Why is a man or woman not afforded the option to buy a less expensive health plan without pregnancy and childbirth coverage? Why is that not an option?

Even though the LAT frames the issue as a stupid question asked by a stupid white male, why should women in their 50s or 60s or 70s be paying for pregnancy and childbirth insurance? Or women of any age if they don’t want it?

Why is this law restricting our options and forcing people to pay for expensive things that they don’t need or want?


Nothing Can Bring You Peace But Yourself

3 Mar 2017 /
Ralph Waldo Emerson

A political victory, a rise of rents, the recovery of your sick, or the return of your absent friend, or some other favorable event, raises your spirits, and you think good days are preparing for you. Do not believe it. Nothing can bring you peace but yourself.

— Ralph Waldo Emerson, “Self-Reliance”

One Thing We Can All Agree Upon

23 Jan 2017 /

I don’t know if the Trump inauguration was the most watched in history but I know it was watched by more people than the Hillary Clinton inauguration . . .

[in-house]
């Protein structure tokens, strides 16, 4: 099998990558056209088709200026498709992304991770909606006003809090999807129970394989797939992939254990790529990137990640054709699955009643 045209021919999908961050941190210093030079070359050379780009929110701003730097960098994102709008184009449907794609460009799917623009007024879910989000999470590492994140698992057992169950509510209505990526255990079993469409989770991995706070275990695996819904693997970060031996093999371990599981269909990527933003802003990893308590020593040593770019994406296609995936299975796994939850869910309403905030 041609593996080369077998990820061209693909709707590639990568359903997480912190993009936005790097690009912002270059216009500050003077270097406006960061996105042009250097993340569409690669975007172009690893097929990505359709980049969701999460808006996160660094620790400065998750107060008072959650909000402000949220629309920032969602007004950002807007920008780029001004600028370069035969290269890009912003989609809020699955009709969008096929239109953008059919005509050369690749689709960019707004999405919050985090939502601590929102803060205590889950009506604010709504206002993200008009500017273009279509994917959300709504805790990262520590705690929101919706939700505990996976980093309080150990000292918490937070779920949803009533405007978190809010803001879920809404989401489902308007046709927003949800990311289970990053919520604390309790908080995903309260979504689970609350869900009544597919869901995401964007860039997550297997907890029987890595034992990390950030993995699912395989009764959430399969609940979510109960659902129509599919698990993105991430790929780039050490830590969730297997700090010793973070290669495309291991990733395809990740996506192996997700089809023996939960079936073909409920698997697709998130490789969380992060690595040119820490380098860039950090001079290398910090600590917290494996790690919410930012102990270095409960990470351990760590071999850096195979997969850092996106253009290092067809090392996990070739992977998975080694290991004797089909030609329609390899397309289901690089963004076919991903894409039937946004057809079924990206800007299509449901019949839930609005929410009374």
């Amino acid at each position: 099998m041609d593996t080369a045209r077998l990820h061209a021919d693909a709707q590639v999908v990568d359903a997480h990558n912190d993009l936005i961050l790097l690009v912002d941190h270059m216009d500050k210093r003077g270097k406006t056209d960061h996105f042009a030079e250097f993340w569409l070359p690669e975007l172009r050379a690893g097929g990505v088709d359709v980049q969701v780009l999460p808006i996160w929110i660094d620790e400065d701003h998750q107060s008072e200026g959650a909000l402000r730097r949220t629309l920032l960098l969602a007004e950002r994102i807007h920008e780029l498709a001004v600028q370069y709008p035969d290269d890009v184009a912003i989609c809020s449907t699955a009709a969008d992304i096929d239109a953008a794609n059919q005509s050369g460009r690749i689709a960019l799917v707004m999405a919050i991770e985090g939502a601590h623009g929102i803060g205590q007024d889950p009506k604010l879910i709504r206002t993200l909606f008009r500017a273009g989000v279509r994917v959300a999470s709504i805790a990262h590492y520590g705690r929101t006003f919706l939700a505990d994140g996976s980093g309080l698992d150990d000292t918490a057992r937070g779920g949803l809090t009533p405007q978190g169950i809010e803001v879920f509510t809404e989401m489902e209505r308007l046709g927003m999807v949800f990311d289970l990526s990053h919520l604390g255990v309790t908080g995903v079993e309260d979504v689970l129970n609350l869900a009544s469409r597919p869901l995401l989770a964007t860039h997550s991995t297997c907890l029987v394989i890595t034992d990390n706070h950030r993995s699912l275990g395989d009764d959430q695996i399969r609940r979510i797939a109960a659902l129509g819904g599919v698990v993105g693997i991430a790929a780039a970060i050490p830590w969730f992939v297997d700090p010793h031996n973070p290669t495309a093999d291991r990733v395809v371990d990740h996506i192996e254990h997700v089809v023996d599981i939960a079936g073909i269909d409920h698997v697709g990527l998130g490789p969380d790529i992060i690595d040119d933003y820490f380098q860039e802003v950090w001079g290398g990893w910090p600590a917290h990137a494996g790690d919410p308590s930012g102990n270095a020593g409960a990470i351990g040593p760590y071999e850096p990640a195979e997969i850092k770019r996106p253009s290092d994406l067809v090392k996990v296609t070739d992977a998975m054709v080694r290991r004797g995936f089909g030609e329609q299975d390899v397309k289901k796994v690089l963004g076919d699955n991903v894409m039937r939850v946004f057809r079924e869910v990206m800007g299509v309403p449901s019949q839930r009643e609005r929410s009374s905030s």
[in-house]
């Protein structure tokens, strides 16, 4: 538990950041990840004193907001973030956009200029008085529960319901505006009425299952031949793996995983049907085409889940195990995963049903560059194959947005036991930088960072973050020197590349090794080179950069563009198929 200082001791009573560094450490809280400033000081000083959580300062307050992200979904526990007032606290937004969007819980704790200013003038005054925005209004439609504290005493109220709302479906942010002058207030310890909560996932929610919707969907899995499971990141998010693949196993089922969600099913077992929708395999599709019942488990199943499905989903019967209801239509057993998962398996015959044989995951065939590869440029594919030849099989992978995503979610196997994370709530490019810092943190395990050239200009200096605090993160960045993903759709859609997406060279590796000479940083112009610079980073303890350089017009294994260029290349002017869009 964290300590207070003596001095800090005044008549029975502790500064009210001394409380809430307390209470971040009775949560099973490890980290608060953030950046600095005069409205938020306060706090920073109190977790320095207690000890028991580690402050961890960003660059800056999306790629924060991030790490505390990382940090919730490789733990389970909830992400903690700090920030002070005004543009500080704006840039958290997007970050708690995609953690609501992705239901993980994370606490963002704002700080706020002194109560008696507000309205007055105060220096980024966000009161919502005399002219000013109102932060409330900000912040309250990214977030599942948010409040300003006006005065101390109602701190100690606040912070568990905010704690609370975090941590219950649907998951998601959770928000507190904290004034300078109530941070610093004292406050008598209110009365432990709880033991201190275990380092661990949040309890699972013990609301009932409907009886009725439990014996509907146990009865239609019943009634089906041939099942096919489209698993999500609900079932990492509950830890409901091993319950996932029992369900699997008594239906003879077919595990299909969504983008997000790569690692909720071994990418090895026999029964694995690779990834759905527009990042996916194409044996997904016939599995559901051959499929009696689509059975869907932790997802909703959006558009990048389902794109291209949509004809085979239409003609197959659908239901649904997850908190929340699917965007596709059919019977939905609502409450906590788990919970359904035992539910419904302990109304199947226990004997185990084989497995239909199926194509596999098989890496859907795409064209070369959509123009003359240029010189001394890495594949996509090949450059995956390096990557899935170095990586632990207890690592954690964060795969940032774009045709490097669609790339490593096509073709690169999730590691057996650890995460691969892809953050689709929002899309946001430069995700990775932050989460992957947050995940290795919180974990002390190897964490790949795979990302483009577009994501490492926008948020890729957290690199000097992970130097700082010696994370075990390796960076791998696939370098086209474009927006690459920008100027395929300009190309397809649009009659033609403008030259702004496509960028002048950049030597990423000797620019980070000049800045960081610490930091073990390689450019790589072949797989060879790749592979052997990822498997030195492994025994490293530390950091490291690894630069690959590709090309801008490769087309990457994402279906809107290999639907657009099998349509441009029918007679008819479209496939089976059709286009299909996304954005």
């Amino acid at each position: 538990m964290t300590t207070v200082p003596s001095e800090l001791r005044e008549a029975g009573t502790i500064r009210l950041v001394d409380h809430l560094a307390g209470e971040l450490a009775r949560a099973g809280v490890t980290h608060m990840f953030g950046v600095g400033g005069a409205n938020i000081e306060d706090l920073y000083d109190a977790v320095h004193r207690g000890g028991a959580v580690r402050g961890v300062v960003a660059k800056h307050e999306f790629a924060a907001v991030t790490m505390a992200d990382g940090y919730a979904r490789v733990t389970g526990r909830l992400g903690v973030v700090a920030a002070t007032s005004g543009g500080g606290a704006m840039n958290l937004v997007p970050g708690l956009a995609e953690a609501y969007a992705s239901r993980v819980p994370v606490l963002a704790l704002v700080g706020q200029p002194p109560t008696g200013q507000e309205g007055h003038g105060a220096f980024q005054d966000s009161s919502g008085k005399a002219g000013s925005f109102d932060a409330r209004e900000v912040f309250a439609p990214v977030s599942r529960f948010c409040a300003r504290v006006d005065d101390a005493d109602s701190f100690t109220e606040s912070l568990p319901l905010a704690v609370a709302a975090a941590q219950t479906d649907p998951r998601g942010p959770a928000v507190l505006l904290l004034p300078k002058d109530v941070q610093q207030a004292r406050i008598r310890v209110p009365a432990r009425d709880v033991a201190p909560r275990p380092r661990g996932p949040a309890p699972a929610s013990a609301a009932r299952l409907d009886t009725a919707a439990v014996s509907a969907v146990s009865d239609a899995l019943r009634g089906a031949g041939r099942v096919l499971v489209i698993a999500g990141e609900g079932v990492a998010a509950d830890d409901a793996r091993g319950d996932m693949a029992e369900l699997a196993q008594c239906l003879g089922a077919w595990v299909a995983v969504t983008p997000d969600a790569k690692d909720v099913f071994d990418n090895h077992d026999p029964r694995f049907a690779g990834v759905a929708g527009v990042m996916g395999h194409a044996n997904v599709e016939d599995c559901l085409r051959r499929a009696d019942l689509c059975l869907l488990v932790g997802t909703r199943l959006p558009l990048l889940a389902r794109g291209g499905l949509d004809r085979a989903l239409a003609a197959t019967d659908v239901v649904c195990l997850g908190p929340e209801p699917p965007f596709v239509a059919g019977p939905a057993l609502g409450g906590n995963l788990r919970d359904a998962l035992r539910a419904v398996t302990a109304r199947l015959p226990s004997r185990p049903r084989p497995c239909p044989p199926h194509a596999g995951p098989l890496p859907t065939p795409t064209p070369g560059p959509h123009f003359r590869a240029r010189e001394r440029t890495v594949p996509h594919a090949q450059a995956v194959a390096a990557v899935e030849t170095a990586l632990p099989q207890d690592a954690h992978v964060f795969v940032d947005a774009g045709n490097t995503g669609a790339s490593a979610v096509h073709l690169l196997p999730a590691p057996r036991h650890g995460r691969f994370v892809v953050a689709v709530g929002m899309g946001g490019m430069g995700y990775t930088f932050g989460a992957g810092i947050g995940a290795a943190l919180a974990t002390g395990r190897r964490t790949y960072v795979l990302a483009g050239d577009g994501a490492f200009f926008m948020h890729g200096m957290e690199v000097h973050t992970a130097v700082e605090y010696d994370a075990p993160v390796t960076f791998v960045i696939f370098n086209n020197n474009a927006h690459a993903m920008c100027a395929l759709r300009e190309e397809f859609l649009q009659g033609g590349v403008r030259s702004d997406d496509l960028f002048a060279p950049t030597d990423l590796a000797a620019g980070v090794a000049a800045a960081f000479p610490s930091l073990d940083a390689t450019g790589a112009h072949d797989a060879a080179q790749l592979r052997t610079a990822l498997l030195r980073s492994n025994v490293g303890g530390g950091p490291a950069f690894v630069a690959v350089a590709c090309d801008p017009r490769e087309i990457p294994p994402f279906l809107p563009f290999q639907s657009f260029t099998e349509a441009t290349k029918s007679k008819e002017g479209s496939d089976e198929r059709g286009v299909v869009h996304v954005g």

One Thing I Think We Can All Agree Upon

19 Jan 2017 /
Hillary Clinton

Thank God Almighty this woman is not going to be the next president of the United States.

Even if you don’t like Trump, even if you don’t believe in God, thank God Almighty this woman is not going to be the next president of the United States.


Strong Opinions on Betsy DeVos

18 Jan 2017 /

I’m seeing on Facebook that a lot of people have strong (negative) opinions today about Betsy DeVos, who has been nominated as Secretary of Education, despite the fact that 99.9 percent of them had never heard of Betsy DeVos until about five minutes ago.

Why do people suddenly have a strong opinion about someone they’ve never heard of? How is this possible?

Because they’ve been instructed to have a strong opinion about Betsy DeVos in order to be consistent with the image that they have of themselves and the groups they want to fit in with.